Recent media attention on the situation of David, a homeless UN intern, compelled to live in a tent by the shores of the Leman lake in Geneva has shed the lights on a phenomenon which is not new: the poor and unacceptable conditions of many interns in Europe, including within elite institutions such as the United Nations or the European Commission.
The European Youth Forum fully supports the call of the UN intern organisations asking for a fair remuneration of the interns. Today more than 65% of the UN interns are unpaid and the European Commission also continues to offer unpaid internships. These institutions promoting universal values such as human rights and workers rights and portraying themselves as global leaders must also lead the way on fair working conditions for their own interns and workers. It is unacceptable that interns are referred to as “gratis personnel” as in a number of UN documents.
Internships in Europe have gone from an exception to the rule. With 14 million young people across Europe not in education, employment or training, internships are critical in bridging the gap between the world of education and the world of work. However, the rampant spread of unpaid internships means that getting an internship and accessing certain sectors or Institutions becomes a privilege: among the 4.5 millions interns across Europe, 60% are unpaid and 40% have no contract. This also dramatically increases the risk of young people falling into poverty and social exclusion.
Internships should represent a stepping-stone to good quality jobs. Instead of this, they are right now a tool for exploitation of young people and a barrier to the employment from which only a small proportion can benefit.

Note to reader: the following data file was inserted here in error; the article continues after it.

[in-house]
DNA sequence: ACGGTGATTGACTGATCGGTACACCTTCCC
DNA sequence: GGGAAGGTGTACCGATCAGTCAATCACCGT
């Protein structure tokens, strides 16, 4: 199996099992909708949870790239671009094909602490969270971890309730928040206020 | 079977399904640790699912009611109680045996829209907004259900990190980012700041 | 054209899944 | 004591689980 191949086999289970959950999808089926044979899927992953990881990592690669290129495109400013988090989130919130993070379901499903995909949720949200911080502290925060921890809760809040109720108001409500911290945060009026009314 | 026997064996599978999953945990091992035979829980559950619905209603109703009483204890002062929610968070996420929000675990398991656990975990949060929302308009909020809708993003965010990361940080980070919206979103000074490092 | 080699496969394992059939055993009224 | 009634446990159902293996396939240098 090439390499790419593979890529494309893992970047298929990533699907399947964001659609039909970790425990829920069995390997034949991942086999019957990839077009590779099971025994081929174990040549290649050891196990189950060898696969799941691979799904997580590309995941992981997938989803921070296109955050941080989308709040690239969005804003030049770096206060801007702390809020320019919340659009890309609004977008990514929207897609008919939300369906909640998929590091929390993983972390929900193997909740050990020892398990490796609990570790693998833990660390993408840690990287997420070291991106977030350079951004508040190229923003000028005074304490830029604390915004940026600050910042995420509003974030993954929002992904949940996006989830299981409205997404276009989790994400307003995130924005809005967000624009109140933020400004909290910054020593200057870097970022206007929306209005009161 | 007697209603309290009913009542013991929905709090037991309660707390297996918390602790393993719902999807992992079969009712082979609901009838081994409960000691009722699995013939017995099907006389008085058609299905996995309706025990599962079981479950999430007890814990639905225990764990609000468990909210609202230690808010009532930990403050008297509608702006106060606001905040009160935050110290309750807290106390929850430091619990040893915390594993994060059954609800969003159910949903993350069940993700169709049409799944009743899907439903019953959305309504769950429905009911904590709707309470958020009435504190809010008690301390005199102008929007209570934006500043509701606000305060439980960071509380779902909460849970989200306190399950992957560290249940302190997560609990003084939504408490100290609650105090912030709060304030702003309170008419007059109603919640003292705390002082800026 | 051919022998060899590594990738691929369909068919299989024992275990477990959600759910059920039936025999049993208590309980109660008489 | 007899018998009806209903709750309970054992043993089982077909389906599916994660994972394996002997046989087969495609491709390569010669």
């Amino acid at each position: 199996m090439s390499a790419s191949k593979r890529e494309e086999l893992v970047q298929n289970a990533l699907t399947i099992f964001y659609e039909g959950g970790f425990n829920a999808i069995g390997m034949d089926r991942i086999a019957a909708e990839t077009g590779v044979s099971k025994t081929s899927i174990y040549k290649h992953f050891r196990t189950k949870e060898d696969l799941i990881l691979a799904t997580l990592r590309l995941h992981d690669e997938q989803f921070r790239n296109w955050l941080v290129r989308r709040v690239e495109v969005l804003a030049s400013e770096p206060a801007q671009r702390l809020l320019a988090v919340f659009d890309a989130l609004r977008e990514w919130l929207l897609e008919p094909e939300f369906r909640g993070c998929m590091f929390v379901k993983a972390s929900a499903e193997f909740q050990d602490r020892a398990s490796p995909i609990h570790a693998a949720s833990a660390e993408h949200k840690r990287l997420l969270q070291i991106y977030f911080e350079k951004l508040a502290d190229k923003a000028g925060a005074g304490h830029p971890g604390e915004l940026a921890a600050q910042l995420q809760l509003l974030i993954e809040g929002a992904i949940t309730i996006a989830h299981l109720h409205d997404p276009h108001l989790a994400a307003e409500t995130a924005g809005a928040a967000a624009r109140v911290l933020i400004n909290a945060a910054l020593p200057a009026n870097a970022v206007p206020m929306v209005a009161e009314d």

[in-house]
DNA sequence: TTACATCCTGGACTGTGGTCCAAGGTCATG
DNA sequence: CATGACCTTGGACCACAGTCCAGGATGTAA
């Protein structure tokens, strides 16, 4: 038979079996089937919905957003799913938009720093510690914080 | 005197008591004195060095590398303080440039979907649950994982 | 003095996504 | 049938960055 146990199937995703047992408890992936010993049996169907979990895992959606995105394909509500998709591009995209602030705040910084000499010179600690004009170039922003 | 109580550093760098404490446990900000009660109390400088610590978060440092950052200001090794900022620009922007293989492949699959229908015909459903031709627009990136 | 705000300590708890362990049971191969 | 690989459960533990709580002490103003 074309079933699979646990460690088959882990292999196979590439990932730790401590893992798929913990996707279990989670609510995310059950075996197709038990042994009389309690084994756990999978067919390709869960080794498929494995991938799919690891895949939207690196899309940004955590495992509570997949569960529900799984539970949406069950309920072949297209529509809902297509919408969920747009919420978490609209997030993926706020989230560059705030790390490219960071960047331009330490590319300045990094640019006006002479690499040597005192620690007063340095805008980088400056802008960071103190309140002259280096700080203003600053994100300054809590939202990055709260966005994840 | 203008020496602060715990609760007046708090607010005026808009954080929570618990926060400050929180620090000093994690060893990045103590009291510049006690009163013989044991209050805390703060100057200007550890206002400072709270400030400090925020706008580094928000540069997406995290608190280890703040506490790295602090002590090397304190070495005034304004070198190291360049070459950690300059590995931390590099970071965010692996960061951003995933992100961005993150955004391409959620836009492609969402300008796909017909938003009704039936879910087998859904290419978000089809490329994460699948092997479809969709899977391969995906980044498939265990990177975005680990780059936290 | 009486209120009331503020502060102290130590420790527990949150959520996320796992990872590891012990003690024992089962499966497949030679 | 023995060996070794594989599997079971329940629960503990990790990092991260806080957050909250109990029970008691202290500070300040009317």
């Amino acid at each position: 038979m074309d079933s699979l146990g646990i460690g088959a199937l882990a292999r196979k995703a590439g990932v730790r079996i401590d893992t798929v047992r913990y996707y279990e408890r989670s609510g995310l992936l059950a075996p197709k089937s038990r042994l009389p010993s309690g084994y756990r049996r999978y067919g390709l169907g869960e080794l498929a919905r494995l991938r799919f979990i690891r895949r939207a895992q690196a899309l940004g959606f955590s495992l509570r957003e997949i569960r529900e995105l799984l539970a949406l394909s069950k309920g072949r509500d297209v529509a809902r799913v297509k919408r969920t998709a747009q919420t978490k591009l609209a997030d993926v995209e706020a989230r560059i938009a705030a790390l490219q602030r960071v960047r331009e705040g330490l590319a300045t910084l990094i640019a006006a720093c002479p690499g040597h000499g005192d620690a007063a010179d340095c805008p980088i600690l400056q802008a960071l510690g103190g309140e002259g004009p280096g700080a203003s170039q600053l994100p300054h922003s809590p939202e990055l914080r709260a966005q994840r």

Other key elements for quality internships include educational value and fair working conditions. Today, only 20% of the internships in Europe have defined learning outcomes and one out of four are still reported as having bad working conditions.
The Youth Forum continues to fight against the on-going abuse of young people through unpaid, poor quality internships which are rife in many industries and sectors and, unfortunately, continue to be prevalent in European and international institutions. The Charter for quality internships and apprenticeships, created by the European Youth Forum in collaboration with youth organisations, Parliamentarians and trade unions, establishes the basic framework internships need in order to be valuable learning experiences for the young people who participate in them. The European Youth Forum also published a toolkit for employers to make them aware of how their businesses could benefit for giving interns quality-working conditions.
We are calling on the UN Secretary General Ban Ki Moon to enable a discussion on the subject of budgetary requirements to pay interns at the UN General Assembly in September, to the member states of the UN to provide a budget for the payment of UN interns and also appeal to all the decision-makers’ and businesses leaders’ sense of responsibility and fairness and to commit to providing quality internships for young people.
Find out more on quality internship here.